His revelations of how hard he pushed himself were of no surprise. So many creative people can be perfectionists, which usually isn’t a healthy combination. From eating healthy to taking ice baths certainly isn’t the image the tabloids have portrayed over the years. I’ve previously struggled with the implications of being a semi-known personality. I don’t want to think of the impact being the most googled person on the planet could have on my mental health.

Hearing him share that having money doesn’t mean all your problems magically go away, rang true. Sure having more finances can give you easier access to getting assistance but it doesn’t inoculate
you from feeling and thinking in broken ways, as we are all prone to do. Even working out how to live a healthy married life when his parents weren’t married or healthy is a process he is working through.

I still haven’t listened to his new album but I’m curious to discover the lyrics. His claims in the interview of no longer being selfish came across as very genuine. He spoke so lovingly of his new wife. His admission of not being with her until he could be the man she deserved was certainly
more revealing than what was needed to sell units.

Even more intriguing were his repeated and very natural references to the difference Jesus had made in his life. Not just a thank you at the end of an acceptance speech but references interwoven throughout the conversation like his decision to follow Jesus was as natural to him now as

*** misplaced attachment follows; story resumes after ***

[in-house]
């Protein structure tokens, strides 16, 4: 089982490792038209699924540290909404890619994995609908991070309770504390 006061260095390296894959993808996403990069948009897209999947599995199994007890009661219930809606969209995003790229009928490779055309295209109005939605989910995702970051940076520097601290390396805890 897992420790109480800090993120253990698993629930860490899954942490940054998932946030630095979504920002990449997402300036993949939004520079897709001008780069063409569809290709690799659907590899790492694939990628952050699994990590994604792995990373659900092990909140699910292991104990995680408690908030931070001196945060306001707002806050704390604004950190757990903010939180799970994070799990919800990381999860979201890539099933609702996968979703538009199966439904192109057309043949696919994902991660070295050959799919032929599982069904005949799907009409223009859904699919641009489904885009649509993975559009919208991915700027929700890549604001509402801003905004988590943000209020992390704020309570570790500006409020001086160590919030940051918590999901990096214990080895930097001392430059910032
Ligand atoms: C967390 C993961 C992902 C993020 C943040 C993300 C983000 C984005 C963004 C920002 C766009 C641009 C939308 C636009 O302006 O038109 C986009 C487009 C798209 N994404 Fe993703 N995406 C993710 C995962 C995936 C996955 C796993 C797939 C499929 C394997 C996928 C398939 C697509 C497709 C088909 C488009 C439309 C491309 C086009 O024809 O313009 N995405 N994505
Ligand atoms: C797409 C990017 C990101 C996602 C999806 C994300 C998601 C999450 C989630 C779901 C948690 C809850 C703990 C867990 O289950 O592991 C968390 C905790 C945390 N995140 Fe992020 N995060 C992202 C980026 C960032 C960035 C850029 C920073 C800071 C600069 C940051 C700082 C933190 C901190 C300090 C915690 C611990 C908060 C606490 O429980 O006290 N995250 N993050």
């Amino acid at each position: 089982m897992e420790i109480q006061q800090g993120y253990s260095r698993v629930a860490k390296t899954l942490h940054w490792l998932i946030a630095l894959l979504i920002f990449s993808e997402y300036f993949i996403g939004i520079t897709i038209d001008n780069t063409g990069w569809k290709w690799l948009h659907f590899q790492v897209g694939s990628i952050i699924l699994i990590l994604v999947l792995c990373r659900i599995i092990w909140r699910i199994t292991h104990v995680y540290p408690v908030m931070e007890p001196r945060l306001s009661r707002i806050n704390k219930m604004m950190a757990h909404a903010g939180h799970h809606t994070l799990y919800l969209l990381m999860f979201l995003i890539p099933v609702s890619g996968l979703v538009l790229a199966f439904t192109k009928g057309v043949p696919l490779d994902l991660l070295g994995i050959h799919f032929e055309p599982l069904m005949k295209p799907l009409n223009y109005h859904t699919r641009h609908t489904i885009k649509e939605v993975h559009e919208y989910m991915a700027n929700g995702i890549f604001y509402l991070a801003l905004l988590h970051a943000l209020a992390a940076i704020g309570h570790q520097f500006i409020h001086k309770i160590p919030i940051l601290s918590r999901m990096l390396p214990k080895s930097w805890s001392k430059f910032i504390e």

breathing.

Sadly the examples of Jesus he had growing up were a poor reflection of who he truly is, and naturally this gave him a twisted perspective. From being self-destructive to now laying aside his own desires to live for someone else is definitely a sign of a changed person. Hearing him saying
loving someone is a daily decision to lay aside one’s own selfish desires for another had me feeling inspired that there was hope for humanity.

Naming his new album changes I’m curious to listen and discover what he has to say after taking a step back for the last few years. For an interview that lasted nearly an hour very little time was spent talking about the new album. It was a very free-flowing discussion about life and I feel my life has
been enriched having listened to it.

Entries open for March 2020

Ballarat Flash Fiction has a new lease on life for 2020!

Now just BALLARAT FLASH, the competition is now accepting entries of all forms – poetry, prose, creative non-fiction, non-fiction as well as fiction of course.

Entries are now open for March 2020! The Winner will receive a super sleek silver Ballarat Writers pen.

MARCH 2020 PARAMETERS
Theme: EVOLUTION
Word Limit: 600 words, not including the title.
Entries Close: 11.59pm Monday 16 March
Voting Closes: 11.59pm Monday 24 March

HOW TO ENTER
Send your work as a doc.x or pdf file attachment to an email to competitions @ ballaratwriters.com by the specified date each month. In the body of the email include your name, title of the entry and word count.

See entry conditions for more information.

HOW TO VOTE
Look out for the poll at the bottom of the blog post which contains all the entries. To be online on or near Tuesday 17th March.